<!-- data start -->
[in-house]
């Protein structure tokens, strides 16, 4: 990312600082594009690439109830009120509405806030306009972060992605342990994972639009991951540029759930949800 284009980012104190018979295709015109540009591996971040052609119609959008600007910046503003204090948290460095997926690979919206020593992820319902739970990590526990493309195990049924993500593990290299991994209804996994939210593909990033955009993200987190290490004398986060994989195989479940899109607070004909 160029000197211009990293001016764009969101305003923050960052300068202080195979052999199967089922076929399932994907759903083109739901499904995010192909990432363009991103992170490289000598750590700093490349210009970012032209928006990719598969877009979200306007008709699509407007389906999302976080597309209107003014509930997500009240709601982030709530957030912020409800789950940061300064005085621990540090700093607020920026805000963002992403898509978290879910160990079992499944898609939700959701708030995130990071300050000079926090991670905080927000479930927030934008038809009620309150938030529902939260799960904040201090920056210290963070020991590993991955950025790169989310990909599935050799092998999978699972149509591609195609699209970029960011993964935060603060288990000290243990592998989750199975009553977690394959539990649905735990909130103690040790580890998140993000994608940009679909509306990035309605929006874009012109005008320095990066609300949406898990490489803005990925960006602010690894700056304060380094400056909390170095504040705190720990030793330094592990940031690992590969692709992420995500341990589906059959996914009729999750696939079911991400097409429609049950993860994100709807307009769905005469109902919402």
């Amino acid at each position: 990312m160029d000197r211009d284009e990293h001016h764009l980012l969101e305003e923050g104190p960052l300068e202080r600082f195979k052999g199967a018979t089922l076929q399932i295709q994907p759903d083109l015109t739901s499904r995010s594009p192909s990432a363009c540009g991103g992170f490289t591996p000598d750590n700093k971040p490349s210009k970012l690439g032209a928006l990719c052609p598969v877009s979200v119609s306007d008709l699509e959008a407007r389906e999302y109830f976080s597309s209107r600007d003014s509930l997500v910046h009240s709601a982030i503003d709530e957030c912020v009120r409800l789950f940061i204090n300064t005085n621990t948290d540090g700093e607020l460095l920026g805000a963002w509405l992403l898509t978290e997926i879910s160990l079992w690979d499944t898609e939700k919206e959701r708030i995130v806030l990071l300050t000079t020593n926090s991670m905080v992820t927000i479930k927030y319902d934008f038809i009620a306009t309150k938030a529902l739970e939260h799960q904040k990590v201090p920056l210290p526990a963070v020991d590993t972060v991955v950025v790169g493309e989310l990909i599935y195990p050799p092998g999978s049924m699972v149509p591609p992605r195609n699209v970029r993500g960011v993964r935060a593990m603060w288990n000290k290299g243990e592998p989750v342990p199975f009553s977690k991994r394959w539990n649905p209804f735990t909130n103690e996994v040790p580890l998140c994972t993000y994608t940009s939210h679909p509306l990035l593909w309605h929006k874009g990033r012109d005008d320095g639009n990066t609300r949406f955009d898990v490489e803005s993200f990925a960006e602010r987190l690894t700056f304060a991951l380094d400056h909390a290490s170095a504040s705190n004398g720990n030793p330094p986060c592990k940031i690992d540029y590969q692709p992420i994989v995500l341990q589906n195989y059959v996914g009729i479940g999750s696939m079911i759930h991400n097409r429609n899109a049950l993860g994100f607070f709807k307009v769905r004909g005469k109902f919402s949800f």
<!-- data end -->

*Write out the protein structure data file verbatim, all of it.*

[in-house]
């Protein structure tokens, strides 16, 4: 990312600082594009690439109830009120509405806030306009972060992605342990994972639009991951540029759930949800 284009980012104190018979295709015109540009591996971040052609119609959008600007910046503003204090948290460095997926690979919206020593992820319902739970990590526990493309195990049924993500593990290299991994209804996994939210593909990033955009993200987190290490004398986060994989195989479940899109607070004909 160029000197211009990293001016764009969101305003923050960052300068202080195979052999199967089922076929399932994907759903083109739901499904995010192909990432363009991103992170490289000598750590700093490349210009970012032209928006990719598969877009979200306007008709699509407007389906999302976080597309209107003014509930997500009240709601982030709530957030912020409800789950940061300064005085621990540090700093607020920026805000963002992403898509978290879910160990079992499944898609939700959701708030995130990071300050000079926090991670905080927000479930927030934008038809009620309150938030529902939260799960904040201090920056210290963070020991590993991955950025790169989310990909599935050799092998999978699972149509591609195609699209970029960011993964935060603060288990000290243990592998989750199975009553977690394959539990649905735990909130103690040790580890998140993000994608940009679909509306990035309605929006874009012109005008320095990066609300949406898990490489803005990925960006602010690894700056304060380094400056909390170095504040705190720990030793330094592990940031690992590969692709992420995500341990589906059959996914009729999750696939079911991400097409429609049950993860994100709807307009769905005469109902919402």
């Amino acid at each position: 990312m160029d000197r211009d284009e990293h001016h764009l980012l969101e305003e923050g104190p960052l300068e202080r600082f195979k052999g199967a018979t089922l076929q399932i295709q994907p759903d083109l015109t739901s499904r995010s594009p192909s990432a363009c540009g991103g992170f490289t591996p000598d750590n700093k971040p490349s210009k970012l690439g032209a928006l990719c052609p598969v877009s979200v119609s306007d008709l699509e959008a407007r389906e999302y109830f976080s597309s209107r600007d003014s509930l997500v910046h009240s709601a982030i503003d709530e957030c912020v009120r409800l789950f940061i204090n300064t005085n621990t948290d540090g700093e607020l460095l920026g805000a963002w509405l992403l898509t978290e997926i879910s160990l079992w690979d499944t898609e939700k919206e959701r708030i995130v806030l990071l300050t000079t020593n926090s991670m905080v992820t927000i479930k927030y319902d934008f038809i009620a306009t309150k938030a529902l739970e939260h799960q904040k990590v201090p920056l210290p526990a963070v020991d590993t972060v991955v950025v790169g493309e989310l990909i599935y195990p050799p092998g999978s049924m699972v149509p591609p992605r195609n699209v970029r993500g960011v993964r935060a593990m603060w288990n000290k290299g243990e592998p989750v342990p199975f009553s977690k991994r394959w539990n649905p209804f735990t909130n103690e996994v040790p580890l998140c994972t993000y994608t940009s939210h679909p509306l990035l593909w309605h929006k874009g990033r012109d005008d320095g639009n990066t609300r949406f955009d898990v490489e803005s993200f990925a960006e602010r987190l690894t700056f304060a991951l380094d400056h909390a290490s170095a504040s705190n004398g720990n030793p330094p986060c592990k940031i690992d540029y590969q692709p992420i994989v995500l341990q589906n195989y059959v996914g009729i479940g999750s696939m079911i759930h991400n097409r429609n899109a049950l993860g994100f607070f709807k307009v769905r004909g005469k109902f919402s949800f």